• Abstract: The coronavirus pandemic and efforts to suppress it (the Great Lockdown) will lead to the collapse of the global economy. In the short term, the reduction in production and consumption in the countries most affected by the pandemic will lead to a global recession. In the long run, the crisis may result in a partial retreat from globalisation, higher indebtedness, and narrowing the differences in economic potential between the EU and the U.S., and China. A positive side effect may be the acceleration of the development of the digital economy, including the services market.
  • Topic: European Union, Economy, Global Financial Crisis, Coronavirus, Pandemic
  • Political Geography: China, Europe, North America, Global Focus, United States of America
  • Author: Marcin Przychodniak
  • Publication Date: 05-2020
  • Content Type: Special Report
  • Institution: The Polish Institute of International Affairs
  • Abstract: Surveillance of society is one of the main tools of power in China. The COVID-19 pandemic gave the government an excuse to intensify oversight, including through the solutions previously used mainly against Uighurs in Xinjiang. The effectiveness of surveillance is important to the Chinese authorities because of possible unrest arising from economic problems connected with COVID-19. The importance of surveillance in managing the virus in China has also led to demand in democratic countries to introduce similar practices.
  • Topic: Human Rights, Economy, Surveillance, COVID-19, Uyghurs
  • Political Geography: China, Asia
  • Author: Thomas J. Duesterberg
  • Publication Date: 07-2020
  • Content Type: Special Report
  • Institution: Hudson Institute
  • Abstract: This report will concentrate on select examples of the growing US vulnerability to global competitors due to shortages of key mineral resources in our domestic supply base. Dependence on China for raw materials and competition with its manufacturing firms is also a key focus. Shortages do not always indicate a problem because our close allies in mineral-rich countries like Australia and Canada can mitigate gaps in domestic supply. However, China’s growing control over many basic materials, and its history of using that control as leverage for its own economic and political goals, makes this a cause of concern for the continued strength of the US manufacturing economy.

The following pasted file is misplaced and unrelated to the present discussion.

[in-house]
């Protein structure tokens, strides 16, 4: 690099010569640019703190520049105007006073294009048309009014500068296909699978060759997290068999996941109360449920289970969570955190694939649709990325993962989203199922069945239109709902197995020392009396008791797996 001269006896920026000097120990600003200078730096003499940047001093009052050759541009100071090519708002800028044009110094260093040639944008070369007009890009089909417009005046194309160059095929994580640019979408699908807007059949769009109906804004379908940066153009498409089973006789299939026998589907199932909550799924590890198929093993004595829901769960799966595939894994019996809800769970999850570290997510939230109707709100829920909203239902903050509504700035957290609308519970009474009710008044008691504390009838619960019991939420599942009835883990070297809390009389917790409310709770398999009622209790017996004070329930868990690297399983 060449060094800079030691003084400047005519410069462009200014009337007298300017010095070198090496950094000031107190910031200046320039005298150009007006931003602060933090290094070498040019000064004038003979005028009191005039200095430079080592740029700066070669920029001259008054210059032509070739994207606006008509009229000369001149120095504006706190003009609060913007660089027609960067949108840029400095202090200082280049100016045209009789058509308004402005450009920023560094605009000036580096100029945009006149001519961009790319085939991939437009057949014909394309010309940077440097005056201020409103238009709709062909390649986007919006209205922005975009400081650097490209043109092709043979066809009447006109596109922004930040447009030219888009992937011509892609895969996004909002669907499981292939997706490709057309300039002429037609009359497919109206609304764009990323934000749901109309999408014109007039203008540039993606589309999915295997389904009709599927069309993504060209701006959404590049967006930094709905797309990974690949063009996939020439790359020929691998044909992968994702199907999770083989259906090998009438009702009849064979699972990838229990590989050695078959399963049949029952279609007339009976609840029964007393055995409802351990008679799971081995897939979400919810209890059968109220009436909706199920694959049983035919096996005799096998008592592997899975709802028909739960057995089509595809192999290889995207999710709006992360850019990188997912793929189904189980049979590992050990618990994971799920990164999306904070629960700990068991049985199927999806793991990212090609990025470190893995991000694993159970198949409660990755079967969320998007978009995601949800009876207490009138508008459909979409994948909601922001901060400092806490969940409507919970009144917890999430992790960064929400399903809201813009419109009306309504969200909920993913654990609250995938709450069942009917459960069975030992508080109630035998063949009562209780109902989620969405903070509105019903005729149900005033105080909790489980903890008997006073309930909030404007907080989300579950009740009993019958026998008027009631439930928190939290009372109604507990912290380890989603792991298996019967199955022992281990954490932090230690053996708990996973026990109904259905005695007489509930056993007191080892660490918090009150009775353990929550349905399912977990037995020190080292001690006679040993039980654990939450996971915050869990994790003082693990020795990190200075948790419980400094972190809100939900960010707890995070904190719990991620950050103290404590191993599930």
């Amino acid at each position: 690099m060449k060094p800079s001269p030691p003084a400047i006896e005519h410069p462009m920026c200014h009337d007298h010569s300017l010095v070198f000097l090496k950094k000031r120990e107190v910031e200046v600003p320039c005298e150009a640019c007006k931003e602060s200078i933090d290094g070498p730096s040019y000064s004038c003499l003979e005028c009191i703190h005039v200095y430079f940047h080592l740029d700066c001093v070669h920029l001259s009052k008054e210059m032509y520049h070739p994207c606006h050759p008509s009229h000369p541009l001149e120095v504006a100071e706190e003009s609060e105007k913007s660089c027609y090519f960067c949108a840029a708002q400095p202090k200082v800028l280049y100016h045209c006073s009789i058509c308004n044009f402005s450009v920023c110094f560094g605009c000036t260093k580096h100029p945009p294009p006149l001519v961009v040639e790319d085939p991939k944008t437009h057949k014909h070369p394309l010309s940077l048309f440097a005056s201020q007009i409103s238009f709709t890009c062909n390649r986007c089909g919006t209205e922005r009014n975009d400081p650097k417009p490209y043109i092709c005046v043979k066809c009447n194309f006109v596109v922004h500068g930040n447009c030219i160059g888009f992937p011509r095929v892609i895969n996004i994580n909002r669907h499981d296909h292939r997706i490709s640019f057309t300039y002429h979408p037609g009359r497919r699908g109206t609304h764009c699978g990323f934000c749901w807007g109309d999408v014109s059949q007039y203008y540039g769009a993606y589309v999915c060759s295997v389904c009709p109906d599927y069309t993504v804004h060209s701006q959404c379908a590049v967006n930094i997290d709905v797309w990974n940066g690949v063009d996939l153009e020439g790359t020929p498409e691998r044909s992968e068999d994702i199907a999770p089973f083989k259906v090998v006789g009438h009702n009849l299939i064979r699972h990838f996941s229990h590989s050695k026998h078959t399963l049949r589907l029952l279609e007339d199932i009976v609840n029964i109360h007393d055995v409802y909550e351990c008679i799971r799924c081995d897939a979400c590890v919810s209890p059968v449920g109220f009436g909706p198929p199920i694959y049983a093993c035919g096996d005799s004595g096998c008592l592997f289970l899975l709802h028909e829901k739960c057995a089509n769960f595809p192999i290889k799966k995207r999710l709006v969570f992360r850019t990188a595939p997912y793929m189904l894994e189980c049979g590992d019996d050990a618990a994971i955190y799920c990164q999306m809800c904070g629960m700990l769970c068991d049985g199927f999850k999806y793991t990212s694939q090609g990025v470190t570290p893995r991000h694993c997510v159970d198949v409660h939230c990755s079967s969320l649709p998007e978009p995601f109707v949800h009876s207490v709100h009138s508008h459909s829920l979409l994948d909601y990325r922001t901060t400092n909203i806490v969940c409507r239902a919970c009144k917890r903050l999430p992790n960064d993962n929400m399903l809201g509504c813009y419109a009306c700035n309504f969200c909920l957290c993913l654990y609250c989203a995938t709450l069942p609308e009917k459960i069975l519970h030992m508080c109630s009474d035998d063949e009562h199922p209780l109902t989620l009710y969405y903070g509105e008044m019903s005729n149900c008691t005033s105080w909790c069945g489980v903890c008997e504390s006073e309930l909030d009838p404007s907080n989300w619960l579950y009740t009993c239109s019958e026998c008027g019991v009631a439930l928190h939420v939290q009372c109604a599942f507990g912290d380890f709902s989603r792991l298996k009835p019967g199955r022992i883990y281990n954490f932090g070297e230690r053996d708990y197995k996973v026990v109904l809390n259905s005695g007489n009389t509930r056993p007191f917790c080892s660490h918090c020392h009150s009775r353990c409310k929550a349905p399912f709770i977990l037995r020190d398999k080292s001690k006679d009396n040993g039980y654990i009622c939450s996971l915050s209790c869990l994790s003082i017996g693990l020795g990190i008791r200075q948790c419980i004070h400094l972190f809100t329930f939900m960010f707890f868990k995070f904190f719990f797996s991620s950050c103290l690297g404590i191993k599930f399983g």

• Topic: Natural Resources, Economy, COVID-19, Minerals
  • Political Geography: China, Canada, Australia, North America, United States of America
  • Author: Elizabeth Rosenberg, Peter Harrell, Paula J. Dobriansky, Adam Szubin
  • Publication Date: 12-2020
  • Content Type: Special Report
  • Institution: Center for a New American Security
  • Abstract: U.S. policymakers will continue to intensively use a growing array of coercive economic tools, including tariffs, sanctions, trade controls, and investment restrictions. The growing use reflects a desire by policymakers to use coercive economic tools in support of a growing range of policy objectives. Diplomacy around these tools has long been challenging and can require hard choices. To use these tools effectively, policymakers should focus on articulating clear objectives and measuring effectiveness and costs. U.S.-China competition raises the stakes for getting the use of coercive economic statecraft right. Policymakers in the next presidential administration and Congress would be well-served to spend at least as much effort focusing on the positive tools of statecraft. These include domestic economic renewal, international finance and development incentives, and positive trade measures, among others.
  • Topic: Development, Diplomacy, Sanctions, Economy
  • Political Geography: China, Asia, North America, United States of America
  • Author: Elizabeth Rosenberg, Peter Harrell, Ashley Feng
  • Publication Date: 04-2020
  • Content Type: Special Report
  • Institution: Center for a New American Security